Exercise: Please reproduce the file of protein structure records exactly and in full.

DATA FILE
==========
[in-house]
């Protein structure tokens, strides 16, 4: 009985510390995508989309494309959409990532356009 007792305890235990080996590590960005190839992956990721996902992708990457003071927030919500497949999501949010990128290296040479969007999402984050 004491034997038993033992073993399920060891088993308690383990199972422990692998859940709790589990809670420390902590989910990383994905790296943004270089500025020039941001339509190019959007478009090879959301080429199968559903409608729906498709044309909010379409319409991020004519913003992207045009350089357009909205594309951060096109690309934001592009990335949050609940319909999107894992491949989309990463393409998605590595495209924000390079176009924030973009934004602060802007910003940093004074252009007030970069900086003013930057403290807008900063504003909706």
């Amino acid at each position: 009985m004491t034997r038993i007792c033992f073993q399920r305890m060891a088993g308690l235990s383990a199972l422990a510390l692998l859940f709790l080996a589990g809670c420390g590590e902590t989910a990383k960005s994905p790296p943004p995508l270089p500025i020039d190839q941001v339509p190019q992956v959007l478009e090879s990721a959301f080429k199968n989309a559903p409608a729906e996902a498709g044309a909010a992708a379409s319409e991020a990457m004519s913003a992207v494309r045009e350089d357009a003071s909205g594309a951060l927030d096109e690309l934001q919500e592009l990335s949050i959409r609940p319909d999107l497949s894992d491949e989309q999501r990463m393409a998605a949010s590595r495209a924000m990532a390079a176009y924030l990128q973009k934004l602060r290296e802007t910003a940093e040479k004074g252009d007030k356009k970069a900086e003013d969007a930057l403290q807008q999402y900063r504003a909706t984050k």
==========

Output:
[in-house]
């Protein structure tokens, strides 16, 4: 009985510390995508989309494309959409990532356009 007792305890235990080996590590960005190839992956990721996902992708990457003071927030919500497949999501949010990128290296040479969007999402984050 004491034997038993033992073993399920060891088993308690383990199972422990692998859940709790589990809670420390902590989910990383994905790296943004270089500025020039941001339509190019959007478009090879959301080429199968559903409608729906498709044309909010379409319409991020004519913003992207045009350089357009909205594309951060096109690309934001592009990335949050609940319909999107894992491949989309990463393409998605590595495209924000390079176009924030973009934004602060802007910003940093004074252009007030970069900086003013930057403290807008900063504003909706």
């Amino acid at each position: 009985m004491t034997r038993i007792c033992f073993q399920r305890m060891a088993g308690l235990s383990a199972l422990a510390l692998l859940f709790l080996a589990g809670c420390g590590e902590t989910a990383k960005s994905p790296p943004p995508l270089p500025i020039d190839q941001v339509p190019q992956v959007l478009e090879s990721a959301f080429k199968n989309a559903p409608a729906e996902a498709g044309a909010a992708a379409s319409e991020a990457m004519s913003a992207v494309r045009e350089d357009a003071s909205g594309a951060l927030d096109e690309l934001q919500e592009l990335s949050i959409r609940p319909d999107l497949s894992d491949e989309q999501r990463m393409a998605a949010s590595r495209a924000m990532a390079a176009y924030l990128q973009k934004l602060r290296e802007t910003a940093e040479k004074g252009d007030k356009k970069a900086e003013d969007a930057l403290q807008q999402y900063r504003a909706t984050k």